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Iowa Jail Employee's Whistleblower Jury Award Reduced to $258,027

by Matthew T. Clarke

On December 31, 2003, a federal judge in Iowa reduced a whistle-blowing
former assistant jail administrator's $250,000 jury award for emotional
distress to $130,000 while letting stand the remaining award of $128,027
for lost wages and benefits plus interest. The court also held that the
sheriff was not entitled to qualified immunity and that, because the
sheriff was the final policymaker for the county on the issue of jail
employee firing, the county was also liable.

Kevin Shepard, the former Assistant Administrator of the Wapello County,
Iowa Jail filed suit in federal court under 42 U.S.C. § 1983 and the Iowa
whistleblower law, Iowa Code § 70A.29(1), (3), alleging he was wrongfully
terminated by Wapello County Sheriff Donald Kirkendall and Wapello County
for reporting misconduct by the Jail Administrator, Sam Craven, and
complaining about an inadequate jail budget to a county supervisor. On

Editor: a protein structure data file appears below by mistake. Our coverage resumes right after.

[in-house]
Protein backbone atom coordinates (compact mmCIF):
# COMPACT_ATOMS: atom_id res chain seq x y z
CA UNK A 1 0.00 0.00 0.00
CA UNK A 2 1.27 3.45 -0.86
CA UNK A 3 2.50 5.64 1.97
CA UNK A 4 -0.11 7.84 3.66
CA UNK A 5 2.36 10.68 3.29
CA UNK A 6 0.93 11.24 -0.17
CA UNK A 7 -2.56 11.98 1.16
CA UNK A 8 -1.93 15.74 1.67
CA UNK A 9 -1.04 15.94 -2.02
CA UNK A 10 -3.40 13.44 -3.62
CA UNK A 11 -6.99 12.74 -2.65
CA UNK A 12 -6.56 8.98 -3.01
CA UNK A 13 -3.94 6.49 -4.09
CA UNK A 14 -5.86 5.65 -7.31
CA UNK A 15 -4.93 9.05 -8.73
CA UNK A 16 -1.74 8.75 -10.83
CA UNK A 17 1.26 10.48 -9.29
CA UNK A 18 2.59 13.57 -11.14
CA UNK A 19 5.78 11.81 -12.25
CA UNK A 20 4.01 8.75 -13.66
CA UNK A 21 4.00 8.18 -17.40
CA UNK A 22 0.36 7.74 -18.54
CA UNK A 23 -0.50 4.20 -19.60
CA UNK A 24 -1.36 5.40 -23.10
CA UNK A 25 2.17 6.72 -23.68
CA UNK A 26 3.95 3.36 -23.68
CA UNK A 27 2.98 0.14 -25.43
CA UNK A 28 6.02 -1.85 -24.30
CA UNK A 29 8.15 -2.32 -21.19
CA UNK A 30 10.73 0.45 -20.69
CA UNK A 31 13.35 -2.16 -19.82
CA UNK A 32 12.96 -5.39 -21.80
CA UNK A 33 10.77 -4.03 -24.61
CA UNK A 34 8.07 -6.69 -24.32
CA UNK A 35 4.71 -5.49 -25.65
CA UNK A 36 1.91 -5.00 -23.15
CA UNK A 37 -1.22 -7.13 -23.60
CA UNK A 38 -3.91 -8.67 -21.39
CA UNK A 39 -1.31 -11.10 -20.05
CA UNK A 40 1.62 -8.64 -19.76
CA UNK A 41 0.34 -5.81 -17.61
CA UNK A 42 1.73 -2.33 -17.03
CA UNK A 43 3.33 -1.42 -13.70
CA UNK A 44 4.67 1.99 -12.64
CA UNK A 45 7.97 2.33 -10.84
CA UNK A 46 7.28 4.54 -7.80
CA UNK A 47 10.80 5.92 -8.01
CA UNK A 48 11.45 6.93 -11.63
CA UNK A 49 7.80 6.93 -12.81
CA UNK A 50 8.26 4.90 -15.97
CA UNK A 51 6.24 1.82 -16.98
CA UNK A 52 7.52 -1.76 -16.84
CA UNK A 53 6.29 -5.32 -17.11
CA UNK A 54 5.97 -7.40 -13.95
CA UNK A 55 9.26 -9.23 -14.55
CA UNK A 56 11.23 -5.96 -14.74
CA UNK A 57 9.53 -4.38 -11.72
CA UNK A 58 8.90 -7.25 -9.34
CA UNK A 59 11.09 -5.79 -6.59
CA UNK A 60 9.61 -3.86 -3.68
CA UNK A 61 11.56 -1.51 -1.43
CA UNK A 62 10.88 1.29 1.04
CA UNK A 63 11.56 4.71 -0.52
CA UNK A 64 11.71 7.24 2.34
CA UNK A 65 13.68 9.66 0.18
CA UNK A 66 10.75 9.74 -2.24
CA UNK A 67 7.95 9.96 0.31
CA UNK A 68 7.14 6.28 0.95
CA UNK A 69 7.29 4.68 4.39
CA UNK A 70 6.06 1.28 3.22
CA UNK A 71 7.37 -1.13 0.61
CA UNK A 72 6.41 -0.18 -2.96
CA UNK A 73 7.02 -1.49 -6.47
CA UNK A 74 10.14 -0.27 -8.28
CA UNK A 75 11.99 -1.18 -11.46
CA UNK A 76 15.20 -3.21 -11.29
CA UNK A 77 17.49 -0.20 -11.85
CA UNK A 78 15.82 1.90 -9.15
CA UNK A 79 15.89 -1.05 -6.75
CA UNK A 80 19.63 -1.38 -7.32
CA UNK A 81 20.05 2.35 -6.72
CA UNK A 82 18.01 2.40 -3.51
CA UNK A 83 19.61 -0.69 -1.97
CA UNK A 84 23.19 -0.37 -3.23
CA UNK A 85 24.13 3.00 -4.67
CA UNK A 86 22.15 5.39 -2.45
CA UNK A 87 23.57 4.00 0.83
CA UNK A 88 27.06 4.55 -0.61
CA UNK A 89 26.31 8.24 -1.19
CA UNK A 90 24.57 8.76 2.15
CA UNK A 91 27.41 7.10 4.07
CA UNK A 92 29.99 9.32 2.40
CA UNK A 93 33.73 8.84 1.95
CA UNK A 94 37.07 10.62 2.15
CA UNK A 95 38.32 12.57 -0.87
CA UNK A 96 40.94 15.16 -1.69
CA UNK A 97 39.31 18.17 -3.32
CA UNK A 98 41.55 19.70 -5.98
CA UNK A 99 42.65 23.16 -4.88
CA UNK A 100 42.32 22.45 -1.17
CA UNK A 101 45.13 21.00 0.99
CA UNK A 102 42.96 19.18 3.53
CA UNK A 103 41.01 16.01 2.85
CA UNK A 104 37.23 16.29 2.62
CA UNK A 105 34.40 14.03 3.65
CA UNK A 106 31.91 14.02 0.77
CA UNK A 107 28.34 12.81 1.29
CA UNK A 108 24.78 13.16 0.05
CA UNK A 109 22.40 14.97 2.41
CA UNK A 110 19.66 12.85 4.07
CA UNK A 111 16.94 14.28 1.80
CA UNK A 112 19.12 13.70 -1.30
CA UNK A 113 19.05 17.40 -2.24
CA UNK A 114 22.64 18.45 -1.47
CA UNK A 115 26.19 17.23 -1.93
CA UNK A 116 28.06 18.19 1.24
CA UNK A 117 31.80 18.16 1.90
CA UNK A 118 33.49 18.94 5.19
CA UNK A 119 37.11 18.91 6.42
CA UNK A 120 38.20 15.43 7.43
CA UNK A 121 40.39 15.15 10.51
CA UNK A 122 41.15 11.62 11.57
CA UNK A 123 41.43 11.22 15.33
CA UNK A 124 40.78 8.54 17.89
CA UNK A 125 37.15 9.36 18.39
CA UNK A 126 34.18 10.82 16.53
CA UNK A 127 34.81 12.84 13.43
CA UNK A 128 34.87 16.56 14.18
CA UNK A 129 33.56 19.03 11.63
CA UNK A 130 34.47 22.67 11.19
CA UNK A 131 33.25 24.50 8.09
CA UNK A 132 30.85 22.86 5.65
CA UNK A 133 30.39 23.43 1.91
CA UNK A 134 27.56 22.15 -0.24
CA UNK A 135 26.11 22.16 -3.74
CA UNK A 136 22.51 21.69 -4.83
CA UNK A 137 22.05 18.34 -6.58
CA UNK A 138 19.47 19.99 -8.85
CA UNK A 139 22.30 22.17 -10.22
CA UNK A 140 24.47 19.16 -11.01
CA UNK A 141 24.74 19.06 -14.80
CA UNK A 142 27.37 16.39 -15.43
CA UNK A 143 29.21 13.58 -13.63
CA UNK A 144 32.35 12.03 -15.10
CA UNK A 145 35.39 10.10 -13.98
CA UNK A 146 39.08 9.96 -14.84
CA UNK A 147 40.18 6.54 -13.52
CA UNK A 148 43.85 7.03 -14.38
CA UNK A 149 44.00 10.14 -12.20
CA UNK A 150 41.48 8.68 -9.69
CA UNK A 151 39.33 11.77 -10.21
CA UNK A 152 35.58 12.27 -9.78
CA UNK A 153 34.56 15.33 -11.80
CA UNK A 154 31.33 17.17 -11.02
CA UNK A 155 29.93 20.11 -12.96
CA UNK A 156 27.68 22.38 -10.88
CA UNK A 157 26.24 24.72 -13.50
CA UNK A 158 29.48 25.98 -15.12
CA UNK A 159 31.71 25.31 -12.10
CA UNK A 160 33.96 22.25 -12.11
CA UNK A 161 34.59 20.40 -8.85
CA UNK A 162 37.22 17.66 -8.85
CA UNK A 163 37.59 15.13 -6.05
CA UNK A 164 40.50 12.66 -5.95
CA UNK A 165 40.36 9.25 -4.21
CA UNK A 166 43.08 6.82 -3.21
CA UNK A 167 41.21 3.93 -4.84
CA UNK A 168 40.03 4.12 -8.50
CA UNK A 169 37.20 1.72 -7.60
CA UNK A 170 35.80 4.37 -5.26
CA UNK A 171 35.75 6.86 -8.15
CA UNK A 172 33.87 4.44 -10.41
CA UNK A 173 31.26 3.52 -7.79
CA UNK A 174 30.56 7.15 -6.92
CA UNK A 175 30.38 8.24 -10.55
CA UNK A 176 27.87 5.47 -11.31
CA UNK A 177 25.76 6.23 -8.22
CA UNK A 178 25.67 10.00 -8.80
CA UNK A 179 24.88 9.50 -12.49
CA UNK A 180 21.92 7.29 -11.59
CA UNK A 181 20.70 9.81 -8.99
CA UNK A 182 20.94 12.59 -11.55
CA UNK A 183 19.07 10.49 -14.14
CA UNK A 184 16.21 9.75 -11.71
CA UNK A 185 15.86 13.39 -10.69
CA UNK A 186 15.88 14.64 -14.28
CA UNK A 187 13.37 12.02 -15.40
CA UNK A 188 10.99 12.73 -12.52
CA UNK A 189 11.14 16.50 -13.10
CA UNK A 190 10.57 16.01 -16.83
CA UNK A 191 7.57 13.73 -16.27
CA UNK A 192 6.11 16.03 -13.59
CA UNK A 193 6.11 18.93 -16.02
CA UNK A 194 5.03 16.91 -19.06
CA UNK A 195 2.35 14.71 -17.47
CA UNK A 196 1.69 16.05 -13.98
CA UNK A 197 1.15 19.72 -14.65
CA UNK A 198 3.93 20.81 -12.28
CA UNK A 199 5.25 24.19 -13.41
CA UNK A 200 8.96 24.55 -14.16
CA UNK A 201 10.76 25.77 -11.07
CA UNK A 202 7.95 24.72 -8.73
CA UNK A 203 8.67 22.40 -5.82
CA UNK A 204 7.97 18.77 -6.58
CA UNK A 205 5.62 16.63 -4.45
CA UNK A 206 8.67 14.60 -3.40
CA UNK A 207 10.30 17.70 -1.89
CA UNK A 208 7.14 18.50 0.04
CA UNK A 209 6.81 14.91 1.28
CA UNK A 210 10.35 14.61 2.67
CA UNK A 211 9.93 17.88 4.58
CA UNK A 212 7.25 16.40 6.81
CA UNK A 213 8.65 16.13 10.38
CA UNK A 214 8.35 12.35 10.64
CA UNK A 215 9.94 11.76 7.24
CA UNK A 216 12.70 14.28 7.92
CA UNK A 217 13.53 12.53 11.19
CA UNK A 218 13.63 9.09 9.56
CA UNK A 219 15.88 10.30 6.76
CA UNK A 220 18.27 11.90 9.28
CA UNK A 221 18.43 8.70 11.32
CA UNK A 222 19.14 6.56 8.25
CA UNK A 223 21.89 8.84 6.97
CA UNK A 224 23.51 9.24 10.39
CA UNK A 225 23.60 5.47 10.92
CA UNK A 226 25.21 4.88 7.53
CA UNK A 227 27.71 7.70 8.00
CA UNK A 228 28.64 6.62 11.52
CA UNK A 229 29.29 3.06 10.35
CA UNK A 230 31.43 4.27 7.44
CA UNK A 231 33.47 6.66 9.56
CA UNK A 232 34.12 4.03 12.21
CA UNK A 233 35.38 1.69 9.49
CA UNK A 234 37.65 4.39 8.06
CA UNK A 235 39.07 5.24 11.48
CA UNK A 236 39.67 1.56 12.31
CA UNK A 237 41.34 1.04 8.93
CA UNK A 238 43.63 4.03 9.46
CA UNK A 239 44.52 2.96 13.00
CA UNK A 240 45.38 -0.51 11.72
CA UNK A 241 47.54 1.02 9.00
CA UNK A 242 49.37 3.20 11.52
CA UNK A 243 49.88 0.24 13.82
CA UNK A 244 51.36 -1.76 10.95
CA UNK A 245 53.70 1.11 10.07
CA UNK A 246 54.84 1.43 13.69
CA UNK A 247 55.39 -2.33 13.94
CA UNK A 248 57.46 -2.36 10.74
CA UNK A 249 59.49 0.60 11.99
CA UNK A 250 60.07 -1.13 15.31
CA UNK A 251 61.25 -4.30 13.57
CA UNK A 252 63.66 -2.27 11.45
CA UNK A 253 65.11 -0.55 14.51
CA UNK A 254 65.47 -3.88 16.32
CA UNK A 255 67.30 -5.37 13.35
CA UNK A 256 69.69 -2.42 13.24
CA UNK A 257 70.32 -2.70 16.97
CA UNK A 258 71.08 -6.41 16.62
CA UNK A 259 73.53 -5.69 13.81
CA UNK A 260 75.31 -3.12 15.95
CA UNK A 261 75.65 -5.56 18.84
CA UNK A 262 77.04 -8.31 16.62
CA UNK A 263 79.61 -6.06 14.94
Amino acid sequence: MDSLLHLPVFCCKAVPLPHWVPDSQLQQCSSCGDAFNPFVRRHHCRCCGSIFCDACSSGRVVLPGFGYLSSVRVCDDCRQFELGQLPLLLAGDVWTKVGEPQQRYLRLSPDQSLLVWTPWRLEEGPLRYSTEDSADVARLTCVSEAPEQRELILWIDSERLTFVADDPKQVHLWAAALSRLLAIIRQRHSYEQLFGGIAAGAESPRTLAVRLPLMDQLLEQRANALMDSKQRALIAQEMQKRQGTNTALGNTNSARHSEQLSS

August 1, 2003, a jury returned a verdict in Shepard's favor and awarded
him $88,027 for past lost wages and benefits, $60,000 for future lost wages
and benefits, $200,000 for past emotional suffering and $50,000 for future
emotional suffering. The defendants file a motions for judgment as a matter
of law and for new trial alleging (1) the sheriff was entitled to qualified
immunity; (2) the county could not be sued as the sheriff was not the final
policymaker regarding employee hires; (3) the verdict was against the
weight of the evidence; and (4) the award for emotional damages was
unconstitutionally disproportionate.

The events that led up to the termination took place against the backdrop
of two men competing for the same job. Hired as a guard in November 1997,
Shepard, who--by his own admission--was loud, demonstrative, used vulgar
language and gesticulated when dealing with others, got along well with
Craven and Kirkendall, rising to the position of assistant jail